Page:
As important as being rooted in a strong organisational identity, and having focus on one thing, is a vision that shows clearly why am I (the follower) essential to this future? What is becoming increasingly important to the follower in being committed, being energized, and being passionate about the future, is what unique part do I play in this future. It is not a visionary leader who looks behind to see no followers!

“More than any other goal, millennials are dedicated to living a full life, and they’re not afraid to let their passion guide their decisions. They refuse to accept anything other than what they believe is a good fit for who they are and what they want to do with their time and talent. And they take this attitude into the heart of the workplace.” – Forbes, November 6, 2018. As millennials are now the growing core of followers in our organisations (and Gen Z have the same trait), this must be a key part of shared vision.

In summary:

A VUCA world needs VUCA leaders, and VUCA leaders must be resilient to a changing future. Motivating followers with a shared vision is more important than ever before, but is more complex in uncertainty. The VUCA leader might consider more importance on how to address the future/present the vision than what that future might be. This approach may be framed by three questions: (1) What is the organisation “rooted” by going forward into the future? (2) What will the organisation be optimizing as we move forward into the future? and (3) why is this particular vision significant for every individual in the organisation?

By Dr. John Reynolds (Board member of Tabor)

John Reynolds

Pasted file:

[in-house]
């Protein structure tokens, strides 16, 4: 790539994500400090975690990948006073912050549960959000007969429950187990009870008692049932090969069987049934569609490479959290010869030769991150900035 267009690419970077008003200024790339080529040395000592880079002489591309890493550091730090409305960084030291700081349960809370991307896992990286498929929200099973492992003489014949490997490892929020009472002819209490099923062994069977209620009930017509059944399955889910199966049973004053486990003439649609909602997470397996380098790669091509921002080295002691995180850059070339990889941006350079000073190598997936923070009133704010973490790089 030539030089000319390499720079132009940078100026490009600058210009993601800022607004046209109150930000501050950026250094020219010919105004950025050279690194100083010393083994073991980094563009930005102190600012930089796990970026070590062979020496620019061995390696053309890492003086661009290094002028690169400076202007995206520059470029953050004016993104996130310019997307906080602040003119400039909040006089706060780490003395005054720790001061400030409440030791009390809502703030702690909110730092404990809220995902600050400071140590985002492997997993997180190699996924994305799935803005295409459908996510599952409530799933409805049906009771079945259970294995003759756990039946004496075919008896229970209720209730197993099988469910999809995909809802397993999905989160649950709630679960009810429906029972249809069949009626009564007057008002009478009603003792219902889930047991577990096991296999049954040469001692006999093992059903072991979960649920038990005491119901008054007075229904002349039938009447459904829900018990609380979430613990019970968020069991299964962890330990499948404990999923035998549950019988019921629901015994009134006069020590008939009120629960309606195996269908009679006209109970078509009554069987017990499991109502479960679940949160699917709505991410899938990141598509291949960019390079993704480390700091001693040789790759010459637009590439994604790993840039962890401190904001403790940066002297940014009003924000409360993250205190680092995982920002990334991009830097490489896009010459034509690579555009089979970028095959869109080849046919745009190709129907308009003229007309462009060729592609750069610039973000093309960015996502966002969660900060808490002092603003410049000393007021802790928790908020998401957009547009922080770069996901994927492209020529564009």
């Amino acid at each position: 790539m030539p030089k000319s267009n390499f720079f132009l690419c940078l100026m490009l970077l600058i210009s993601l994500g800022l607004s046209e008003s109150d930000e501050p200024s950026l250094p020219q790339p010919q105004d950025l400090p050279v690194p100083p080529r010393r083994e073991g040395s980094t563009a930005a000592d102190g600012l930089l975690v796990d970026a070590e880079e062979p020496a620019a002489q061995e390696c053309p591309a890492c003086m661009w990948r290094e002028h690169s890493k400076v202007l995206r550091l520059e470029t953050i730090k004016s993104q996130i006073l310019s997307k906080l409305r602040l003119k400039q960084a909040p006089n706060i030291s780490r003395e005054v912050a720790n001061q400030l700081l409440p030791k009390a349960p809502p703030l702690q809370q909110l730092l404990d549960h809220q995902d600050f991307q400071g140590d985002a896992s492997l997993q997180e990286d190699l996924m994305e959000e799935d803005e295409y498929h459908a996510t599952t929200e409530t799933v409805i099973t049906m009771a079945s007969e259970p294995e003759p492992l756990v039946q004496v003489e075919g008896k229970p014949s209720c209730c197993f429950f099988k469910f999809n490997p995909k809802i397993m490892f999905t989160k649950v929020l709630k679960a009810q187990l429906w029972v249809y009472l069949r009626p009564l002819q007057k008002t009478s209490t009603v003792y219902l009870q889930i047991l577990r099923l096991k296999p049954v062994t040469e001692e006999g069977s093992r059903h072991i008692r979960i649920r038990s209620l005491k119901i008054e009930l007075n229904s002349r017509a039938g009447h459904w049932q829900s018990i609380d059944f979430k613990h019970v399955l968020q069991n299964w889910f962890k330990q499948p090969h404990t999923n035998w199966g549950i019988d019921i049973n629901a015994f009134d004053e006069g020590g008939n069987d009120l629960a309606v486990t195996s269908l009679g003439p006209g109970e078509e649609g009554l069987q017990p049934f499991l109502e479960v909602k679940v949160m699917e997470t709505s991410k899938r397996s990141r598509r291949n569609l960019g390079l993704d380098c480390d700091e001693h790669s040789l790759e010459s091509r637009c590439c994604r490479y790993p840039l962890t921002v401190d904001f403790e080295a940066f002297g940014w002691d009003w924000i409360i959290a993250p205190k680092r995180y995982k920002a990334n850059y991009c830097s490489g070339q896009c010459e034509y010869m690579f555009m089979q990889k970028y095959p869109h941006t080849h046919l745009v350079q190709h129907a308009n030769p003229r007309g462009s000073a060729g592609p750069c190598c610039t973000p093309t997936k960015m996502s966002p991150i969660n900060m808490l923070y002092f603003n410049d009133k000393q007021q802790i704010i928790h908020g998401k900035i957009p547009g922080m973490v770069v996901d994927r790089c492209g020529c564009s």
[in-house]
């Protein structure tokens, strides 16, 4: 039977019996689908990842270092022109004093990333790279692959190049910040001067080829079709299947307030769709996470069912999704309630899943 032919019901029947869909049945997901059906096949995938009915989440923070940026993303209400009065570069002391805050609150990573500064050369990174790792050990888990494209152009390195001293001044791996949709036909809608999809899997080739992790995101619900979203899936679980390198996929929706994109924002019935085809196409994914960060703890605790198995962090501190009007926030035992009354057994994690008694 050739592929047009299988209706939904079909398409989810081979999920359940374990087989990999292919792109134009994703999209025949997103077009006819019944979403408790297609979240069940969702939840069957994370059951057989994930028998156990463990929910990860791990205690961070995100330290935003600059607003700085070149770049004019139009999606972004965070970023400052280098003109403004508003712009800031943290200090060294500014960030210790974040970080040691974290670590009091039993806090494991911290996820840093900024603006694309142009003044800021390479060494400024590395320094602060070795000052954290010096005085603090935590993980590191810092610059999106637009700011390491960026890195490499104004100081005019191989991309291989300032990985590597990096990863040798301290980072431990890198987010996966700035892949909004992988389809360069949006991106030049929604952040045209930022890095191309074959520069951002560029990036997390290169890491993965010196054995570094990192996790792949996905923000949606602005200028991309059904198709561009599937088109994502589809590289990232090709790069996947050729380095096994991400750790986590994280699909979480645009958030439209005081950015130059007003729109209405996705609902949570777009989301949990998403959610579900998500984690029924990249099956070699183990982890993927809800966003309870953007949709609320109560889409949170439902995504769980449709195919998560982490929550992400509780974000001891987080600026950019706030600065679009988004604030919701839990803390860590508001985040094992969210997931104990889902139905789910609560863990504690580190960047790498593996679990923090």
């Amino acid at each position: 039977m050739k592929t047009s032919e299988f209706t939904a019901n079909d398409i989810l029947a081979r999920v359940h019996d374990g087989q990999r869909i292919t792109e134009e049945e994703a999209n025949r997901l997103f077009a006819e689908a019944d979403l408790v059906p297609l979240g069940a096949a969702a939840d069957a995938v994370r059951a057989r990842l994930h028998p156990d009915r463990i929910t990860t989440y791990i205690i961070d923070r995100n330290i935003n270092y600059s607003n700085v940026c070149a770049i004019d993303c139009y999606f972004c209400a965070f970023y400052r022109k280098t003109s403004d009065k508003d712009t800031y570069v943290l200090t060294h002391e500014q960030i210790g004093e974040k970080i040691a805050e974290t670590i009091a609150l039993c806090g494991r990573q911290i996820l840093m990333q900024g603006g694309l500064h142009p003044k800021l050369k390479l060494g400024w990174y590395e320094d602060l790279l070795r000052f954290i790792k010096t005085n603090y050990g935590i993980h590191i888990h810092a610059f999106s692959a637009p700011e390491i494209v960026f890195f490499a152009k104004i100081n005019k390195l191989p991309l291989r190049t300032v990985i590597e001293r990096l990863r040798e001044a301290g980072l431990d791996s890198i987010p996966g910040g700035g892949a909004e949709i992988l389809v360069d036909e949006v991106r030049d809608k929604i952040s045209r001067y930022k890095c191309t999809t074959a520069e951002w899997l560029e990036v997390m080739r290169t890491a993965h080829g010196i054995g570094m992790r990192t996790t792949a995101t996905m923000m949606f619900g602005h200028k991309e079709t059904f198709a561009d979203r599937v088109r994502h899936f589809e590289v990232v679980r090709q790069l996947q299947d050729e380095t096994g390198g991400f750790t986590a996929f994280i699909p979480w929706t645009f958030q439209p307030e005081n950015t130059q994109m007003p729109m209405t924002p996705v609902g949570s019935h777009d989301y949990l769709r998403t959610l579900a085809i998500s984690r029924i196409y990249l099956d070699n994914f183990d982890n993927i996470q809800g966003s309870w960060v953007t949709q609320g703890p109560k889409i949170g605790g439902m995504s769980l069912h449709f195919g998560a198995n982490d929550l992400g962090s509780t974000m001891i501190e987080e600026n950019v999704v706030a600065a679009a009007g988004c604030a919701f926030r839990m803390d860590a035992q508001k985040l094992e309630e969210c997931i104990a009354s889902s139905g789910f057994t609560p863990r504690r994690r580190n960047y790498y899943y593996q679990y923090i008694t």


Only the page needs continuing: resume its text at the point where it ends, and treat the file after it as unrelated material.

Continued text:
John C. Reynolds, PhD
President, Los Angeles Pacific University

John C. Reynolds, PhD, provides leadership to Los Angeles Pacific University, an affordable, flexible, and online university designed specifically for the working adult. Reynolds earned his undergraduate and graduate degrees in computer science and information systems in South Africa, and later a PhD in Higher Education Leadership at Azusa Pacific University. He also serves as a professor, teaching in his research interests of leadership, board governance, organisational behavior/psychology, and strategic thinking.

In addition to his over 20 years of experience in higher education, Reynolds has worked as a strategy executive in the mining industry and as global Chief Information Officer (CIO) for World Vision International, a large private international relief organisation. Reynolds is the author of several books/chapters and is a regular contributor of posts and blogs on social media focusing particularly in the areas of leadership and strategy. Reynolds serves on several governance boards, including BDI Inc. (USA), LCC International University (Lithuania), API Educational Foundation (South Africa), Tabor Institute of Higher Education (Australia), African Enterprise (Canada), and LCC International Fund (USA).

Further professional information on John is available on LinkedIn





Opinions expressed by content contributors, interviewees and writers in articles do not necessarily represent the opinion of Tabor Institute of Higher Education.